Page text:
The COVID-19 pandemic has highlighted the ways in which “care” is both essential to and devalued in American society. The early months of the pandemic saw healthcare workers using garbage bags as surgical gowns, parents forced to choose between childcare and their own professional and personal needs, and those who provide homecare for people with chronic illnesses and disabilities continuing to struggle to earn a living wage.
This crisis of care is marked by deep gender and racial disparities: Women do the lion’s share of unpaid household labor in the United States and around the world. Around 88 percent of homecare workers are women; 18 percent are women of color. During the early months of the pandemic, one in three jobs held by women was deemed essential, and 80 percent of women with young children reported that they did more work associated with virtual schooling than their spouse. In the same survey, 45 percent of men reported that they did the majority of work to facilitate their children’s online education.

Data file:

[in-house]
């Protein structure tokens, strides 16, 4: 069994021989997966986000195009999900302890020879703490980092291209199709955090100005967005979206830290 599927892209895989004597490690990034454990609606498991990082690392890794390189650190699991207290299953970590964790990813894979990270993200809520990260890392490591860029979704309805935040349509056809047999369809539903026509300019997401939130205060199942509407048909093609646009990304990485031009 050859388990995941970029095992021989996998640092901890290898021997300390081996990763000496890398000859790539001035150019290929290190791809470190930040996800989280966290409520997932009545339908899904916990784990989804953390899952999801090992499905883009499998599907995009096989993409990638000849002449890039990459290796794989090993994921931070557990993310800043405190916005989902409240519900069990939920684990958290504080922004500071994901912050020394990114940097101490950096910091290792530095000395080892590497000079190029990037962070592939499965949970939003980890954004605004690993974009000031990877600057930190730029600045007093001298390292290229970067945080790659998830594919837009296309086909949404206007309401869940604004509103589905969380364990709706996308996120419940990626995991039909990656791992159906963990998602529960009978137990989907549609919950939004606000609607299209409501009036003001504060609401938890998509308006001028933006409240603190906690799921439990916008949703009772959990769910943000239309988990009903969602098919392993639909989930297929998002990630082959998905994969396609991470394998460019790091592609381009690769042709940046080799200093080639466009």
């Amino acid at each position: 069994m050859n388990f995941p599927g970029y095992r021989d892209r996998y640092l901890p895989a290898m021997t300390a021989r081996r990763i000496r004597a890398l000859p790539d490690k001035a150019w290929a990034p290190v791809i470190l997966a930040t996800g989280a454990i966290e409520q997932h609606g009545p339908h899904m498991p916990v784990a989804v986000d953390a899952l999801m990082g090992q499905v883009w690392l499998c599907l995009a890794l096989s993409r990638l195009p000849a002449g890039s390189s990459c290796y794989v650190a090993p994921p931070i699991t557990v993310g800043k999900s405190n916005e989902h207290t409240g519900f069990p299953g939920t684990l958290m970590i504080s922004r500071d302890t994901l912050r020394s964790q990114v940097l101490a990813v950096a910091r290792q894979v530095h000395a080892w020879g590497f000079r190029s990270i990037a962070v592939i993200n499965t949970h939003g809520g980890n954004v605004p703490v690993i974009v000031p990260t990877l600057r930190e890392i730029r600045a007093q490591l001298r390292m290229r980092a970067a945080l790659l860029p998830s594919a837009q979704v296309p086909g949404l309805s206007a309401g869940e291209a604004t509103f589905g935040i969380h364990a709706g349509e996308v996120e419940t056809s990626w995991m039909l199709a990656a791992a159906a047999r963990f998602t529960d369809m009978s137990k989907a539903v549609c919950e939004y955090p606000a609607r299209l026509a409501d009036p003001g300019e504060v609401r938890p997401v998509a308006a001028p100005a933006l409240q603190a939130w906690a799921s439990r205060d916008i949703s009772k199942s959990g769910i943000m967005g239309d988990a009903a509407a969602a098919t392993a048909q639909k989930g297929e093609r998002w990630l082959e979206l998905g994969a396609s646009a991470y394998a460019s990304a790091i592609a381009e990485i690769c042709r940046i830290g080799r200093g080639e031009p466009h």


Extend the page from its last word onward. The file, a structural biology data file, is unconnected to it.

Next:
As the last statistic makes clear, this crisis of care is not simply a failure to reward care economically or prioritize it politically. It is a failure to recognize when care work is happening at all. Beginning in the 1980s scholars working in a variety of disciplines, including psychology, education, and philosophy began to work to understand the causes of care’s erasure, and to imagine new philosophical, political, and ethical approaches to care. Especially in the 1990s, this work had an optimistic tone – many working in the new field of “care ethics” argued that getting the philosophy right would address the persistent social and economic undervaluing of care work.